October Notes

Every year around this time, when our bedding plant displays are still looking good, the postman drops a stream of bulb catalogues through the letterbox, it is at this point that you suddenly realise that summer is really coming to an end and that you need to focus on selecting bulbs for flowering next spring.

Daffodil and narcissus bulbs are the most popular, types for planting in our gardens, and are probably the most showy of the spring bulbs, except maybe the tulip family.

This Autumn I am going to plant a fairly short growing daffodil, commonly known as ‘the Tenby daffodil’ ( proper name Narcissus Obvallaris,) this variety is not so widely available as some, but it is a super little daffodil, ideal for naturalising in grass areas where it looks most natural without appearing too ‘domesticated’. If you are unable to obtain them locally they can be found on line at www.dutchbulbs.co.uk. If you are lucky enough to also find the variety Narcissus Lobularis (the Lenten Daffodil) you will discover this little gem is as close as possible to the English wild daffodil. This is one of only a handful of daffodils native to the UK, and was reputed to be responsible for the poetic verses famously penned by Wordsworth. I find some of these smaller, less blowsy types can be just as rewarding as some of the more modern varieties, which in my mind tend to look almost ‘artificial’.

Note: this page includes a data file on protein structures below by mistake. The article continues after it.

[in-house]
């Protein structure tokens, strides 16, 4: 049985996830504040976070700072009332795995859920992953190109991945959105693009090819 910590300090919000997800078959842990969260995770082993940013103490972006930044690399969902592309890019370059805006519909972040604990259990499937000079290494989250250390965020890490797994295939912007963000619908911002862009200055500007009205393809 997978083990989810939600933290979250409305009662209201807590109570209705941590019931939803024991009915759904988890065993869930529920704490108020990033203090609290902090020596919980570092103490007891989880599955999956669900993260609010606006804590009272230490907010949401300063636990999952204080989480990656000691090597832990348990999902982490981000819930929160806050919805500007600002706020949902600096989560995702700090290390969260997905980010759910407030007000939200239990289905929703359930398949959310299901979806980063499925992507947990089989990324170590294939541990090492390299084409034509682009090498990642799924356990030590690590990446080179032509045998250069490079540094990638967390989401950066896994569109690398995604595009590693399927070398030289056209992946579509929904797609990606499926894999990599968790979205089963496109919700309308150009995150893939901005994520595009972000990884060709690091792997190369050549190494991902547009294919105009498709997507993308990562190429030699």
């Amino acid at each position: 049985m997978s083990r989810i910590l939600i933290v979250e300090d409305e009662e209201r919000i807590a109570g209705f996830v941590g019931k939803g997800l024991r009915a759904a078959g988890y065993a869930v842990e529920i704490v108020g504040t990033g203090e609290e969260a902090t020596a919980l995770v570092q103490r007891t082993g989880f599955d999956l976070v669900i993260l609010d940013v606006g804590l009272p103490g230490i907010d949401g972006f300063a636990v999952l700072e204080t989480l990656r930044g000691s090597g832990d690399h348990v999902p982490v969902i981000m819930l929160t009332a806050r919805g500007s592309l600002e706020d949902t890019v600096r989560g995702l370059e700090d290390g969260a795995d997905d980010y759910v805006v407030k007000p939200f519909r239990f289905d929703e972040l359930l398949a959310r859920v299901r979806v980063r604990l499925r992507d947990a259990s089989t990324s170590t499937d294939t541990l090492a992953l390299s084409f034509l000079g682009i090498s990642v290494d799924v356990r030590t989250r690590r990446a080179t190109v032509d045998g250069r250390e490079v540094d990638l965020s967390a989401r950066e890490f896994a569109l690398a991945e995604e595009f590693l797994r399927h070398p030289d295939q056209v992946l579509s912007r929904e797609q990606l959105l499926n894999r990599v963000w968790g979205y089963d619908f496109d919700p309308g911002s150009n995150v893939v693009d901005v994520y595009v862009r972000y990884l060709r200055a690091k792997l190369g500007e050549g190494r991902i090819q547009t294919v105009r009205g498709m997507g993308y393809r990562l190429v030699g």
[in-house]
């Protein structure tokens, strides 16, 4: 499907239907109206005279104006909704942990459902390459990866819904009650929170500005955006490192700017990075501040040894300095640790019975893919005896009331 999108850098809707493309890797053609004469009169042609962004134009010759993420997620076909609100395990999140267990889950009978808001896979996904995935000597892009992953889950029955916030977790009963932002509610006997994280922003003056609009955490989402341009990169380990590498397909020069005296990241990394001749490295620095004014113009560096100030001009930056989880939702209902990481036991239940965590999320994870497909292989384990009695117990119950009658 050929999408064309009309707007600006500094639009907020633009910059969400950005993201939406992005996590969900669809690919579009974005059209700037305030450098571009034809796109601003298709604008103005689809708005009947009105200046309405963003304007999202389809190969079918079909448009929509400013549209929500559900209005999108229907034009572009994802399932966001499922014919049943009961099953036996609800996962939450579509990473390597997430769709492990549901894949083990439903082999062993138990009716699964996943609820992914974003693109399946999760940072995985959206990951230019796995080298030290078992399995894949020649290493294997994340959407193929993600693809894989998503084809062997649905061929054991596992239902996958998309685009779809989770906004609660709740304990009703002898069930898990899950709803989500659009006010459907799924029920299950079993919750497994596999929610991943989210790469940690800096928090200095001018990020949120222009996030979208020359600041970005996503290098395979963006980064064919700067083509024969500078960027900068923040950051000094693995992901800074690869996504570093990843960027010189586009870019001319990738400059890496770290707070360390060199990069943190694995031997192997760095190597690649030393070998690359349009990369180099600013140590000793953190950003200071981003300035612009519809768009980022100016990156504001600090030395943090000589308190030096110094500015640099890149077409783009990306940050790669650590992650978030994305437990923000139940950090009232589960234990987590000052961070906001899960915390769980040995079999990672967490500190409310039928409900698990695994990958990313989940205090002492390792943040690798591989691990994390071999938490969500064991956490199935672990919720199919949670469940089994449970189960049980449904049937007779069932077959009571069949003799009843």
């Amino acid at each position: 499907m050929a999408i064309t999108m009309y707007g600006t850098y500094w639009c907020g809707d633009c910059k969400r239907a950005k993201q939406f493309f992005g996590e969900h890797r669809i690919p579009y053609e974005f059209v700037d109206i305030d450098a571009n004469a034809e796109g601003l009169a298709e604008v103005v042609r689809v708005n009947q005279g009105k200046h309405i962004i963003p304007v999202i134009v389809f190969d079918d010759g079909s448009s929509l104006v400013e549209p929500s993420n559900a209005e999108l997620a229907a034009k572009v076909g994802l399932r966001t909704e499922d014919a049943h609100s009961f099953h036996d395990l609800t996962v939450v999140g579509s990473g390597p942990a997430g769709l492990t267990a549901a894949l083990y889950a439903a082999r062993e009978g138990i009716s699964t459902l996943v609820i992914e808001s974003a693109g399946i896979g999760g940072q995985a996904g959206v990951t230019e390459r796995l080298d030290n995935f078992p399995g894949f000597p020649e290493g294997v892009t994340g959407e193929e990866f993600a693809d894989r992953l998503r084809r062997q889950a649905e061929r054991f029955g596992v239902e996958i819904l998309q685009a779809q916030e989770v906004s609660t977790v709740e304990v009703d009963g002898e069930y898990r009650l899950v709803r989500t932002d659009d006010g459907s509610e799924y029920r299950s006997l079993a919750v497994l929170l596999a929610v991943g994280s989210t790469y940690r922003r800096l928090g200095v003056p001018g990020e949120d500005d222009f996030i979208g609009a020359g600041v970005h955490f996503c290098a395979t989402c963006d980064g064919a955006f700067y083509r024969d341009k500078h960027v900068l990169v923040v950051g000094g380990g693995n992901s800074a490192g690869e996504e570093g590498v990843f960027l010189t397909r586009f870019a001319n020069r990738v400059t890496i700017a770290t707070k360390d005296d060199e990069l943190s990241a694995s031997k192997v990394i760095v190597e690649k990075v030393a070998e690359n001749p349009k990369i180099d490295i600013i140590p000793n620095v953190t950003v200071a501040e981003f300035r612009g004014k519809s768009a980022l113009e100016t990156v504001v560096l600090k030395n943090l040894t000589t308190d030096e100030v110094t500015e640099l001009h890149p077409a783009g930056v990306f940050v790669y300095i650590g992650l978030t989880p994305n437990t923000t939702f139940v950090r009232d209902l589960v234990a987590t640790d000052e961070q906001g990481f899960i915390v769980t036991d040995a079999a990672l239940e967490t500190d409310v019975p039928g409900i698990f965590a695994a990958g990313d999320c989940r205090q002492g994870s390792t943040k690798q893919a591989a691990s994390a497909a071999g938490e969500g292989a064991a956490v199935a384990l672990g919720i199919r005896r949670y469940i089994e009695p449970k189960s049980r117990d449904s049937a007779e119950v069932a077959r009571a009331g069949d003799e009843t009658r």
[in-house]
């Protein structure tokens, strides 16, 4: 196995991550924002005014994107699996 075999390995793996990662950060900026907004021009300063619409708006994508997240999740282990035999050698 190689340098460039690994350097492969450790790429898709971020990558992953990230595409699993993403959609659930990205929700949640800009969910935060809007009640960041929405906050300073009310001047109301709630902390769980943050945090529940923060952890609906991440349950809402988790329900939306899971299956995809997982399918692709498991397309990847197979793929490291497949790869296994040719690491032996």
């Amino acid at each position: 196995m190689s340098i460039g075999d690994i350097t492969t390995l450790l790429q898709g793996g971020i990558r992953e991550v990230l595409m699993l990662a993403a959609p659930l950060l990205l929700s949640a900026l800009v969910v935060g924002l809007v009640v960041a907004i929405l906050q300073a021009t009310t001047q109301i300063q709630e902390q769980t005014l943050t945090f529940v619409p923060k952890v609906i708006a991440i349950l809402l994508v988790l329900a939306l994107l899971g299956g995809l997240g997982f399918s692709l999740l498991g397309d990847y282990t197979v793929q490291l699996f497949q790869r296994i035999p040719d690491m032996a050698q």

A carpet of crocus in flower is a most welcome sight in early spring. Crocus are equally good planted in a border or in a grassy position, but remember that you will not be able to mow where they are growing, which could make the area look untidy until they have died down later in the spring. Crocus are inexpensive smaller sized bulbs, which makes them easy to plant in bulk, to create impressive ‘drifts’ of the various colours available. There are of course many other types of spring flowering bulbs available from your local garden shop or online supplier. Now is the time to plant most species, preferably before the weather turns too cold and wet. Always try to obtain bulbs grown in the UK, as more and more are being grown here now. Also make sure that the bulbs have not been collected from wild sources but have been commercially grown.

Let’s hope you manage to produce an impressive display next spring in your beds, borders and pots.

Happy Gardening,

   Old Gumboot

August Notes

Watering the garden and greenhouse seems to take a lot of time at the moment. In fact, apart from weeding it seems to be the main job recently. I am sure it is the same for many other gardeners at this time. The sudden arrival of Summer along with record breaking temperatures has meant a record breaking number of weeds germinating meaning more hoeing between crops. Good weather this time of year is, of course, excellent for hay and silage making. The mowers, rakes, balers and wrappers have been working flat out for the past couple of weeks.